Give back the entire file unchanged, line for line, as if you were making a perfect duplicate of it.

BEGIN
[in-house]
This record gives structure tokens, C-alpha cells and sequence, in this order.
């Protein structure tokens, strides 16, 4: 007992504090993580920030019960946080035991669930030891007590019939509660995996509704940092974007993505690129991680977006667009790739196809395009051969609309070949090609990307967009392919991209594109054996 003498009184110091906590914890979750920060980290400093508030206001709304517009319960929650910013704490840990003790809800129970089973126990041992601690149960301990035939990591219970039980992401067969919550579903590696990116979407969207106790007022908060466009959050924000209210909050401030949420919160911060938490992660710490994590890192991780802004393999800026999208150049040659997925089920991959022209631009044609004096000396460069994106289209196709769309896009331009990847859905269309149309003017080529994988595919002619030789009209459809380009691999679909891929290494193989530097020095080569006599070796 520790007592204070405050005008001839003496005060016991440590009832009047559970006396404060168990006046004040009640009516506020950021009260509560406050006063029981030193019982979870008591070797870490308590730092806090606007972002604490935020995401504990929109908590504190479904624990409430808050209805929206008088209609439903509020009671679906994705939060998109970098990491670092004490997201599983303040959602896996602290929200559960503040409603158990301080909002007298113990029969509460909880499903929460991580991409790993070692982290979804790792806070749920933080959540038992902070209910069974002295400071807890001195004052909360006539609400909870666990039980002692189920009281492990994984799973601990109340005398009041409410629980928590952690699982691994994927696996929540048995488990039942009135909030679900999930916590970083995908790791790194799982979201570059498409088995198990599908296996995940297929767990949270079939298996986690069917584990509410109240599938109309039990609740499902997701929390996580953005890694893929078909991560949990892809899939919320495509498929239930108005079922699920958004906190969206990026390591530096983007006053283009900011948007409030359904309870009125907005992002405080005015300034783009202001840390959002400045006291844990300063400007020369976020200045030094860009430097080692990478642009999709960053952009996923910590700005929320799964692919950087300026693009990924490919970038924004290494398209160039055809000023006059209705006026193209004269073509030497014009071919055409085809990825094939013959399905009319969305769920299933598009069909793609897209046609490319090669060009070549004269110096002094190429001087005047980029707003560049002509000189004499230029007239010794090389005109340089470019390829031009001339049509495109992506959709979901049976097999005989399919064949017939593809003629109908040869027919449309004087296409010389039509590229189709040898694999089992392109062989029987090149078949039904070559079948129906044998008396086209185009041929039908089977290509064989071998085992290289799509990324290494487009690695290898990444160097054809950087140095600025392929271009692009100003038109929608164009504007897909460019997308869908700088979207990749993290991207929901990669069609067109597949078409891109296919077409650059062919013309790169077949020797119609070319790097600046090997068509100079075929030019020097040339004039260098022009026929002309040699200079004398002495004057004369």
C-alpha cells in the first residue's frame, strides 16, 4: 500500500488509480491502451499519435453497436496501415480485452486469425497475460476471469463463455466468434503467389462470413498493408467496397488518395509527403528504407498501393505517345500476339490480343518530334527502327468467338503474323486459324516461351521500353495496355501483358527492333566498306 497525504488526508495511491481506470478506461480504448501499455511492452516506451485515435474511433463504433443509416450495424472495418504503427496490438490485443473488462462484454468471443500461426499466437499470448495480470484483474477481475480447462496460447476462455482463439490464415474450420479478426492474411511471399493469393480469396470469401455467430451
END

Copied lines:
[in-house]
This record gives structure tokens, C-alpha cells and sequence, in this order.
């Protein structure tokens, strides 16, 4: 007992504090993580920030019960946080035991669930030891007590019939509660995996509704940092974007993505690129991680977006667009790739196809395009051969609309070949090609990307967009392919991209594109054996 003498009184110091906590914890979750920060980290400093508030206001709304517009319960929650910013704490840990003790809800129970089973126990041992601690149960301990035939990591219970039980992401067969919550579903590696990116979407969207106790007022908060466009959050924000209210909050401030949420919160911060938490992660710490994590890192991780802004393999800026999208150049040659997925089920991959022209631009044609004096000396460069994106289209196709769309896009331009990847859905269309149309003017080529994988595919002619030789009209459809380009691999679909891929290494193989530097020095080569006599070796 520790007592204070405050005008001839003496005060016991440590009832009047559970006396404060168990006046004040009640009516506020950021009260509560406050006063029981030193019982979870008591070797870490308590730092806090606007972002604490935020995401504990929109908590504190479904624990409430808050209805929206008088209609439903509020009671679906994705939060998109970098990491670092004490997201599983303040959602896996602290929200559960503040409603158990301080909002007298113990029969509460909880499903929460991580991409790993070692982290979804790792806070749920933080959540038992902070209910069974002295400071807890001195004052909360006539609400909870666990039980002692189920009281492990994984799973601990109340005398009041409410629980928590952690699982691994994927696996929540048995488990039942009135909030679900999930916590970083995908790791790194799982979201570059498409088995198990599908296996995940297929767990949270079939298996986690069917584990509410109240599938109309039990609740499902997701929390996580953005890694893929078909991560949990892809899939919320495509498929239930108005079922699920958004906190969206990026390591530096983007006053283009900011948007409030359904309870009125907005992002405080005015300034783009202001840390959002400045006291844990300063400007020369976020200045030094860009430097080692990478642009999709960053952009996923910590700005929320799964692919950087300026693009990924490919970038924004290494398209160039055809000023006059209705006026193209004269073509030497014009071919055409085809990825094939013959399905009319969305769920299933598009069909793609897209046609490319090669060009070549004269110096002094190429001087005047980029707003560049002509000189004499230029007239010794090389005109340089470019390829031009001339049509495109992506959709979901049976097999005989399919064949017939593809003629109908040869027919449309004087296409010389039509590229189709040898694999089992392109062989029987090149078949039904070559079948129906044998008396086209185009041929039908089977290509064989071998085992290289799509990324290494487009690695290898990444160097054809950087140095600025392929271009692009100003038109929608164009504007897909460019997308869908700088979207990749993290991207929901990669069609067109597949078409891109296919077409650059062919013309790169077949020797119609070319790097600046090997068509100079075929030019020097040339004039260098022009026929002309040699200079004398002495004057004369």
C-alpha cells in the first residue's frame, strides 16, 4: 500500500488509480491502451499519435453497436496501415480485452486469425497475460476471469463463455466468434503467389462470413498493408467496397488518395509527403528504407498501393505517345500476339490480343518530334527502327468467338503474323486459324516461351521500353495496355501483358527492333566498306 497525504488526508495511491481506470478506461480504448501499455511492452516506451485515435474511433463504433443509416450495424472495418504503427496490438490485443473488462462484454468471443500461426499466437499470448495480470484483474477481475480447462496460447476462455482463439490464415474450420479478426492474411511471399493469393480469396470469401455467430451